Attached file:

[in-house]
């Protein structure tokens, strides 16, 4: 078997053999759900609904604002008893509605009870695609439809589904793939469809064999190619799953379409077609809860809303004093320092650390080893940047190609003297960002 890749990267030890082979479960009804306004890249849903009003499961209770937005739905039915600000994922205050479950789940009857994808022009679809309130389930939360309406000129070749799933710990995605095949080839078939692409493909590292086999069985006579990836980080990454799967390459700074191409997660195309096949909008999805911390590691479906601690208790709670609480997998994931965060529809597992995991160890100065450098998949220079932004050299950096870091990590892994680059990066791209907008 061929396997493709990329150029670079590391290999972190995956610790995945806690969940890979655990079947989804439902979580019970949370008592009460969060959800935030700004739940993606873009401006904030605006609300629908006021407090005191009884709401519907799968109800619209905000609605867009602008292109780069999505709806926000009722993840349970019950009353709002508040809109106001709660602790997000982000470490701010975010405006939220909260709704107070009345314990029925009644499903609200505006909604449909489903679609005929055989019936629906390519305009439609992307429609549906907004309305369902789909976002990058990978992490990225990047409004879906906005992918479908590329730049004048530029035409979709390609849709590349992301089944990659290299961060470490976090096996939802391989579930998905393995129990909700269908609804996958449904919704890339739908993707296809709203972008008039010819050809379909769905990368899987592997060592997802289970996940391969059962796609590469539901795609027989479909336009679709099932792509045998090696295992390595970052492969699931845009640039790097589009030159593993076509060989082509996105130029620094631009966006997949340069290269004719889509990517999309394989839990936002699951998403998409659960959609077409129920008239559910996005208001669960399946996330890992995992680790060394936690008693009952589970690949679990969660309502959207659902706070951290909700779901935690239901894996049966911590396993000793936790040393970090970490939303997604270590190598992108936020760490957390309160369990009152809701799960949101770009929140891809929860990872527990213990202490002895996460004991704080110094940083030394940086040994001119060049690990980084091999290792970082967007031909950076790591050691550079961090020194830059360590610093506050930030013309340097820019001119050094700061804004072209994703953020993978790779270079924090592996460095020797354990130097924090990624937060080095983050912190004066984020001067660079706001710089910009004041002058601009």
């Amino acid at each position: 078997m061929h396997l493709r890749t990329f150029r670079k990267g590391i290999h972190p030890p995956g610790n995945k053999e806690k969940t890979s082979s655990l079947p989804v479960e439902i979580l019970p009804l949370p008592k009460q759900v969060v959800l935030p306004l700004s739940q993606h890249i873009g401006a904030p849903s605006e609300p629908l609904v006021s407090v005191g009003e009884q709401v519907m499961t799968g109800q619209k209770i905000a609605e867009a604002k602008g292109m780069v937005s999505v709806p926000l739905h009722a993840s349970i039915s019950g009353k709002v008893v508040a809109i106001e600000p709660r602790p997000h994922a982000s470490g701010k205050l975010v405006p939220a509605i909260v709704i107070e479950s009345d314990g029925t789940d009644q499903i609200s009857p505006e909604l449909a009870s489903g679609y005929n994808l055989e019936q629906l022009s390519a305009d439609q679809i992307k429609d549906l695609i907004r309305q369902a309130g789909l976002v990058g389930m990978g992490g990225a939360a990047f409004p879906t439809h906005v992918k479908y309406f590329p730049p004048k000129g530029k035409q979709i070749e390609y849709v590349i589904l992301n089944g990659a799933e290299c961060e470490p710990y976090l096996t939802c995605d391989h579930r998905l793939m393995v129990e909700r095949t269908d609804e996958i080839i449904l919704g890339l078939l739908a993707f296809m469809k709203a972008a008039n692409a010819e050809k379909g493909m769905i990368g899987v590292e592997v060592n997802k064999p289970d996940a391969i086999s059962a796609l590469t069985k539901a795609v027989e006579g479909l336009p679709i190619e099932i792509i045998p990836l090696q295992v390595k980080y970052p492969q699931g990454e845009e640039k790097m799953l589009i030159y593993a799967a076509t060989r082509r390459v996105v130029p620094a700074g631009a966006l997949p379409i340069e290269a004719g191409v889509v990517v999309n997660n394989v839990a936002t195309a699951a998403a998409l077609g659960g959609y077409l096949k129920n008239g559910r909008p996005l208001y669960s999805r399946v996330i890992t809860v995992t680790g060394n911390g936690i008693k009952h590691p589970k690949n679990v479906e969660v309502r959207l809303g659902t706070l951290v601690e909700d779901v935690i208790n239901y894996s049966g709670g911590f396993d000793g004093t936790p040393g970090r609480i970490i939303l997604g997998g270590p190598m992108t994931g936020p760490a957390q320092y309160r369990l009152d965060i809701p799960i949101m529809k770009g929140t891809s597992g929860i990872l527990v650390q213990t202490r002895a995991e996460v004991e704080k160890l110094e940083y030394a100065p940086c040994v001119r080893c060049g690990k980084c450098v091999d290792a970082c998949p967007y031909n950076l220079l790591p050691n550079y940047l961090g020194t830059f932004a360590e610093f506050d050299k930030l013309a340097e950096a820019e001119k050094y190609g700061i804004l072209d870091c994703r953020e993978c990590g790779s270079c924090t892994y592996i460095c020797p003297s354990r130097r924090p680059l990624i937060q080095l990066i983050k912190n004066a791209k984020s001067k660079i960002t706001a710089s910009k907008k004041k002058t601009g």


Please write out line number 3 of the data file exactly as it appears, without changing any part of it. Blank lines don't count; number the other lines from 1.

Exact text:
């Amino acid at each position: 078997m061929h396997l493709r890749t990329f150029r670079k990267g590391i290999h972190p030890p995956g610790n995945k053999e806690k969940t890979s082979s655990l079947p989804v479960e439902i979580l019970p009804l949370p008592k009460q759900v969060v959800l935030p306004l700004s739940q993606h890249i873009g401006a904030p849903s605006e609300p629908l609904v006021s407090v005191g009003e009884q709401v519907m499961t799968g109800q619209k209770i905000a609605e867009a604002k602008g292109m780069v937005s999505v709806p926000l739905h009722a993840s349970i039915s019950g009353k709002v008893v508040a809109i106001e600000p709660r602790p997000h994922a982000s470490g701010k205050l975010v405006p939220a509605i909260v709704i107070e479950s009345d314990g029925t789940d009644q499903i609200s009857p505006e909604l449909a009870s489903g679609y005929n994808l055989e019936q629906l022009s390519a305009d439609q679809i992307k429609d549906l695609i907004r309305q369902a309130g789909l976002v990058g389930m990978g992490g990225a939360a990047f409004p879906t439809h906005v992918k479908y309406f590329p730049p004048k000129g530029k035409q979709i070749e390609y849709v590349i589904l992301n089944g990659a799933e290299c961060e470490p710990y976090l096996t939802c995605d391989h579930r998905l793939m393995v129990e909700r095949t269908d609804e996958i080839i449904l919704g890339l078939l739908a993707f296809m469809k709203a972008a008039n692409a010819e050809k379909g493909m769905i990368g899987v590292e592997v060592n997802k064999p289970d996940a391969i086999s059962a796609l590469t069985k539901a795609v027989e006579g479909l336009p679709i190619e099932i792509i045998p990836l090696q295992v390595k980080y970052p492969q699931g990454e845009e640039k790097m799953l589009i030159y593993a799967a076509t060989r082509r390459v996105v130029p620094a700074g631009a966006l997949p379409i340069e290269a004719g191409v889509v990517v999309n997660n394989v839990a936002t195309a699951a998403a998409l077609g659960g959609y077409l096949k129920n008239g559910r909008p996005l208001y669960s999805r399946v996330i890992t809860v995992t680790g060394n911390g936690i008693k009952h590691p589970k690949n679990v479906e969660v309502r959207l809303g659902t706070l951290v601690e909700d779901v935690i208790n239901y894996s049966g709670g911590f396993d000793g004093t936790p040393g970090r609480i970490i939303l997604g997998g270590p190598m992108t994931g936020p760490a957390q320092y309160r369990l009152d965060i809701p799960i949101m529809k770009g929140t891809s597992g929860i990872l527990v650390q213990t202490r002895a995991e996460v004991e704080k160890l110094e940083y030394a100065p940086c040994v001119r080893c060049g690990k980084c450098v091999d290792a970082c998949p967007y031909n950076l220079l790591p050691n550079y940047l961090g020194t830059f932004a360590e610093f506050d050299k930030l013309a340097e950096a820019e001119k050094y190609g700061i804004l072209d870091c994703r953020e993978c990590g790779s270079c924090t892994y592996i460095c020797p003297s354990r130097r924090p680059l990624i937060q080095l990066i983050k912190n004066a791209k984020s001067k660079i960002t706001a710089s910009k907008k004041k002058t601009g």